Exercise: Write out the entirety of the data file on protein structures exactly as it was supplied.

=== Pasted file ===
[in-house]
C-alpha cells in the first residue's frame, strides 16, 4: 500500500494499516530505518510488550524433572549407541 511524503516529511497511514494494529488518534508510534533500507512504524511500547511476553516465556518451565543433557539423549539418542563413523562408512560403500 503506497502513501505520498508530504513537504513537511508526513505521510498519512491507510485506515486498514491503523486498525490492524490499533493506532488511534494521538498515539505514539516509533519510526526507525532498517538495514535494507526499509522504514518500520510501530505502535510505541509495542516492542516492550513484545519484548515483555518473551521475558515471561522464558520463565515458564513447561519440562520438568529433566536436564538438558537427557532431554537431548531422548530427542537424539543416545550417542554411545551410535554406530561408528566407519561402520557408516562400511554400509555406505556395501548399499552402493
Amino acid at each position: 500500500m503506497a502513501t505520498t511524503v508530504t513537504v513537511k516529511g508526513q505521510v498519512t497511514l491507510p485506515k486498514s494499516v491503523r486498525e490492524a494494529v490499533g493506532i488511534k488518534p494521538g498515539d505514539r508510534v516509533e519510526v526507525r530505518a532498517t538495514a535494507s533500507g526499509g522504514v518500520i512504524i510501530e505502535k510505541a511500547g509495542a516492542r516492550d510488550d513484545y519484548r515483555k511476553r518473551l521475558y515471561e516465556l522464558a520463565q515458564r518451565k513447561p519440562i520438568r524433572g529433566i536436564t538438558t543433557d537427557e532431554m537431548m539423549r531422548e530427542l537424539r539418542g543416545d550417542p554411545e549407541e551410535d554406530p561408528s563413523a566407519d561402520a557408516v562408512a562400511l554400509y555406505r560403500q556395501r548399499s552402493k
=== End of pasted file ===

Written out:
[in-house]
C-alpha cells in the first residue's frame, strides 16, 4: 500500500494499516530505518510488550524433572549407541 511524503516529511497511514494494529488518534508510534533500507512504524511500547511476553516465556518451565543433557539423549539418542563413523562408512560403500 503506497502513501505520498508530504513537504513537511508526513505521510498519512491507510485506515486498514491503523486498525490492524490499533493506532488511534494521538498515539505514539516509533519510526526507525532498517538495514535494507526499509522504514518500520510501530505502535510505541509495542516492542516492550513484545519484548515483555518473551521475558515471561522464558520463565515458564513447561519440562520438568529433566536436564538438558537427557532431554537431548531422548530427542537424539543416545550417542554411545551410535554406530561408528566407519561402520557408516562400511554400509555406505556395501548399499552402493
Amino acid at each position: 500500500m503506497a502513501t505520498t511524503v508530504t513537504v513537511k516529511g508526513q505521510v498519512t497511514l491507510p485506515k486498514s494499516v491503523r486498525e490492524a494494529v490499533g493506532i488511534k488518534p494521538g498515539d505514539r508510534v516509533e519510526v526507525r530505518a532498517t538495514a535494507s533500507g526499509g522504514v518500520i512504524i510501530e505502535k510505541a511500547g509495542a516492542r516492550d510488550d513484545y519484548r515483555k511476553r518473551l521475558y515471561e516465556l522464558a520463565q515458564r518451565k513447561p519440562i520438568r524433572g529433566i536436564t538438558t543433557d537427557e532431554m537431548m539423549r531422548e530427542l537424539r539418542g543416545d550417542p554411545e549407541e551410535d554406530p561408528s563413523a566407519d561402520a557408516v562408512a562400511l554400509y555406505r560403500q556395501r548399499s552402493k